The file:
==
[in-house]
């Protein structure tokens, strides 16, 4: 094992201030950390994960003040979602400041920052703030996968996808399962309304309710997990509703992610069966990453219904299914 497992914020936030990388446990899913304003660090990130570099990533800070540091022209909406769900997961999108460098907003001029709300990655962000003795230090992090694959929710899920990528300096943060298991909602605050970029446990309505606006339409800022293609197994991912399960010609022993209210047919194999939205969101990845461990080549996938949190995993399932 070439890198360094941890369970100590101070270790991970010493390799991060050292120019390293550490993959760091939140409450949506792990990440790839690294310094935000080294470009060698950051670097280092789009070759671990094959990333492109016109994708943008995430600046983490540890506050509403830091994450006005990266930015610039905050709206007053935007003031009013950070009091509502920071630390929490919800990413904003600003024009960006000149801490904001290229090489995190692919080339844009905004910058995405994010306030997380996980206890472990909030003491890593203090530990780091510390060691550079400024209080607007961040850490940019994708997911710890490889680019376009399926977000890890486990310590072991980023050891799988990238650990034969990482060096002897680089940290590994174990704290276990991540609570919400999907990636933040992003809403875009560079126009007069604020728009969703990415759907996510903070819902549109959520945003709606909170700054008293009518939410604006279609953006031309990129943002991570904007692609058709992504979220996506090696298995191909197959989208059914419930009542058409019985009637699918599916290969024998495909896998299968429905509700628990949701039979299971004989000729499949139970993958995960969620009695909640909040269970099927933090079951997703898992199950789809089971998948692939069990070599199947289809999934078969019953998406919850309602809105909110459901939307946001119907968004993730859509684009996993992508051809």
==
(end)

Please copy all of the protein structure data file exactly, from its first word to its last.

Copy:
[in-house]
């Protein structure tokens, strides 16, 4: 094992201030950390994960003040979602400041920052703030996968996808399962309304309710997990509703992610069966990453219904299914 497992914020936030990388446990899913304003660090990130570099990533800070540091022209909406769900997961999108460098907003001029709300990655962000003795230090992090694959929710899920990528300096943060298991909602605050970029446990309505606006339409800022293609197994991912399960010609022993209210047919194999939205969101990845461990080549996938949190995993399932 070439890198360094941890369970100590101070270790991970010493390799991060050292120019390293550490993959760091939140409450949506792990990440790839690294310094935000080294470009060698950051670097280092789009070759671990094959990333492109016109994708943008995430600046983490540890506050509403830091994450006005990266930015610039905050709206007053935007003031009013950070009091509502920071630390929490919800990413904003600003024009960006000149801490904001290229090489995190692919080339844009905004910058995405994010306030997380996980206890472990909030003491890593203090530990780091510390060691550079400024209080607007961040850490940019994708997911710890490889680019376009399926977000890890486990310590072991980023050891799988990238650990034969990482060096002897680089940290590994174990704290276990991540609570919400999907990636933040992003809403875009560079126009007069604020728009969703990415759907996510903070819902549109959520945003709606909170700054008293009518939410604006279609953006031309990129943002991570904007692609058709992504979220996506090696298995191909197959989208059914419930009542058409019985009637699918599916290969024998495909896998299968429905509700628990949701039979299971004989000729499949139970993958995960969620009695909640909040269970099927933090079951997703898992199950789809089971998948692939069990070599199947289809999934078969019953998406919850309602809105909110459901939307946001119907968004993730859509684009996993992508051809």